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Habit 1 — Be Proactive
You’re in Charge I am a responsible person. I take initiative. I choose my actions, attitudes, and moods. I do not blame others for my wrong actions. I do the right thing without being asked, even when no one is looking.
Habit 2 — Begin with the End in Mind
Have a Plan I plan ahead and set goals. I do things that have meaning and make a difference. I am an important part of my classroom and contribute to my school’s mission and vision. I look for ways to be a good citizen.
Habit 3 — Put First Things First
Work First, Then Play I spend my time on things that are most important. This means I say no to things I know I should not do. I set priorities, make a schedule, and follow my plan. I am disciplined and organized.
Habit 4 — Think Win-Win
Everyone Can Win I balance courage for getting what I want with consideration for what others want. I make deposits in others’ Emotional Bank Accounts. When conflicts arise, I look for third nkgernatives.
Habit 5 — Seek First to Understand, Then to Be Understood
Listen Before You Talk I listen to other people’s ideas and feelings. I try to see things from their viewpoints. I listen to others without interrupting. I am confident in voicing my ideas. I look people in the eyes when talking.
Habit 6 — Synergize
Together Is Better I value other people’s strengths and learn from them. I get along well with others, even people who are different than me. I work well in groups. I seek out other people’s ideas to solve problems because I know that by teaming with others we can create better solutions than anyone of us can alone. I am humble.
Habit 7 — Sharpen The Saw
Balance Feels Best I take care of my body by eating right, exercising and getting sleep. I spend time with family and friends. I learn in lots of ways and lots of places, not just at school. I find meaningful ways to help others.
One night four college students were out partying late night and did’t study for the test which was scheduled for the next day.
In the morning they thought of a plan. They made themselves look dirty with grease and dirt. They then went up to the Dean and said that they had gone out to a wedding last night and on their return the tire of their car burst and they had to push the car all the way back and that they were in no condition to take the test.
So the Dean said they can have the re-test after 3 days. They thanked him and said they will be ready by that time.
On the third day they appeared before the Dean. The Dean said that as this was a Special Condition Test, all four were required to sit in separate classrooms for the test. They all agreed as they had prepared well in the last 3 days.
The Test consisted of 2 questions with the total of 100 Marks.
Q.1. Your Name…………………….( 2 MARKS )
Q.2. Which tire burst?……………( 98 MARKS )
a) Front Left
b) Front Right
c) Back Left
d) Back Right
This is intelligence.
Unless you think you’re the smartest, who doesn’t want to be smarter? Of course I want to be smarter too, so I try to find out who’s the real smart guy that maybe I can learn from. James Gardner has got me an answer on Quoraabout whether someone’s smart or not.
Here are the signs of smart people:
1. They don’t talk as much as you do, because they know they got smart by listening.
2. They know lots of things other than what they’re specialised in. Theirs is the gift of a broad mind, constantly fed with the stimulant of being interested in what everyone else is doing.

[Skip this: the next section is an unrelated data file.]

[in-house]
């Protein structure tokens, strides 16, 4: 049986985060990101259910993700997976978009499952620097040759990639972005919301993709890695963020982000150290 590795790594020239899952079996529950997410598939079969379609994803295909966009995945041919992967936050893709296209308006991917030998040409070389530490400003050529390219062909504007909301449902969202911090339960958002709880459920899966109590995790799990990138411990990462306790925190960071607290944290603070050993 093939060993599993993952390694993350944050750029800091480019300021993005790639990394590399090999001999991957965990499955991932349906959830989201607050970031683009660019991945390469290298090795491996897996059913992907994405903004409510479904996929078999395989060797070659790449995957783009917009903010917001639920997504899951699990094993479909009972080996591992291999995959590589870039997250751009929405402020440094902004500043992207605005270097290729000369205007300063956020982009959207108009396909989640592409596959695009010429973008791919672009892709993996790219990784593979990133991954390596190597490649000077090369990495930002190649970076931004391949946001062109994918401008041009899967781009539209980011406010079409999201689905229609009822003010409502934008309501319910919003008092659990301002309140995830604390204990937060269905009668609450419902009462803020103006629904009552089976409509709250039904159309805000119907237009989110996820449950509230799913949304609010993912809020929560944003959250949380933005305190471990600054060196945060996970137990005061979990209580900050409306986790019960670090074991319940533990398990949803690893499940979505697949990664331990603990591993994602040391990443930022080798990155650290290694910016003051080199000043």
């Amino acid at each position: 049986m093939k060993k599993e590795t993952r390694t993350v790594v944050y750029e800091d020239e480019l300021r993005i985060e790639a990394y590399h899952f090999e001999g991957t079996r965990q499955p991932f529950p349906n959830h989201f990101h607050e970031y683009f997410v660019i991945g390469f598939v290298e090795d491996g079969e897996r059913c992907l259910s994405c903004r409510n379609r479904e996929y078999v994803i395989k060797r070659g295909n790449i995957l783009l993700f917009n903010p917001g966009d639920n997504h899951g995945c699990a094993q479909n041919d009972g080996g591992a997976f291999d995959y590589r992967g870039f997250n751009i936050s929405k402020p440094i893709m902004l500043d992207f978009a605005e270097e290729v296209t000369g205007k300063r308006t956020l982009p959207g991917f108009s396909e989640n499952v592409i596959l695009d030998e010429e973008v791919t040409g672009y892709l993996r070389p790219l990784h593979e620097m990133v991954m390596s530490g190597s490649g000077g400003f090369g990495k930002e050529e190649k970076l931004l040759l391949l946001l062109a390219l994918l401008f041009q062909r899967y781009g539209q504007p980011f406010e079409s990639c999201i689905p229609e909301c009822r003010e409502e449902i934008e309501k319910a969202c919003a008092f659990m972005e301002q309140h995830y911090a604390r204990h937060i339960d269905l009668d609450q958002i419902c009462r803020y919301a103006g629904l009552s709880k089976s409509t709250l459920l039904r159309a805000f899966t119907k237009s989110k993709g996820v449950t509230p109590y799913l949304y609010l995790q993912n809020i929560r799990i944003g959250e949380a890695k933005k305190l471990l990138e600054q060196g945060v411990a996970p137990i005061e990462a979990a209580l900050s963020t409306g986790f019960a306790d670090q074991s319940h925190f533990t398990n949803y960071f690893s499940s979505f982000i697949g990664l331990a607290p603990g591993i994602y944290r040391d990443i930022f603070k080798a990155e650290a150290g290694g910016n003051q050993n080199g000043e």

3. They juggle home, work and personal interests with dexterity and never fall back on the tired old refrain about “work life balance”. And when they’re juggling, they somehow manage to seem 100% engaged with what they’re doing, on all fronts simultaneously, even though you know they’re taking appropriate steps behind the scenes to make sure their lives are perfectly, serenely balanced.
4. They probably do social media. Not always, but probably. It is not only another chance to listen, but one they use to ensure they can feed their brains with things they otherwise won’t have come across.
5. Even when things go very badly wrong, they’ll be smiling. Smart people never get ruffled because their smart brains present them with alternatives faster than the bad stuff can happen.
6. They know they are usually the smartest person in the room, but they don’t spend their time dwelling on that. Instead, they take it as a personal challenge to see if they can make everyone else the smartest person in the room too.
7. If they are managers, they will make every effort to get people smarter, more connected and more popular than them in their teams. They’re not threatened because they know that smartness is synergistic. They also make sure that their smart people get to look smarter than them for the same reason.
8. They have hidden skills that never get rolled out until they’re needed. They don’t have any need to show their full capabilities for reasons of proving they’re better than others.
9. They may or may not have expensive educations. You’d never know just by being with them unless you had their CV in front of you.
10. They never, ever, under any circumstances, make you look stupid, even though it would be easy to do so. They’ve learned through bitter experience that the only thing that happens when you make someone look bad is you look bad yourself.
Now you should know who the smart people are. If you want to be the smart one, let me give you this extra advice from Steve Jobs “Stay hungry. Stay foolish.”
A girl was with her father when she saw her boyfriend coming
GIRL: Have you come to collect your book titled “DADDY IS AT HOME?” by Ngozi Okafor
BOY: No, I want that your hymns book called “WHERE SHOULD I WAIT FOR YOU?”
GIRL: I don’t have that one but may be you should take the other one titled “UNDER THE MANGO
TREE” by Chimamanda Adichie
BOY: Fine, but don’t forget to bring “I WILL CALL YOU IN 5 MINUTES” while coming to school
GIRL: I will also bring you a new one too titled”I WON’T LET YOU DOWN” by Chinua Achebe
DAD: Those books are too many, will he read them all
GIRL: Yes dad, he is very smart intelligent
DAD: Okay don’t forget to give him the one on the table titled “I AM NOT STUPID, I UNDERSTOOD
EVERYTHING YOU’VE BEEN SAYING” by Shakespeare!
You walk into the kitchen only to realize you have no idea why you’re there, forget the name of someone you just met, start driving only to realize you forgot how to get to where it is that you’re going. Such lapses are usually attributed to an overload of information, but from time to time, other things hinder your ability to remember. Here are the 13 most common causes of memory lapses.
1. Vitamin B12 Deficiency
Similarly to iron, B12 aids in the creation of red blood cells, reduces lethargy and the risk of anemia, and improves vital memory processes. A recent study found that Vitamin B12 deficiency may result in erratic memory.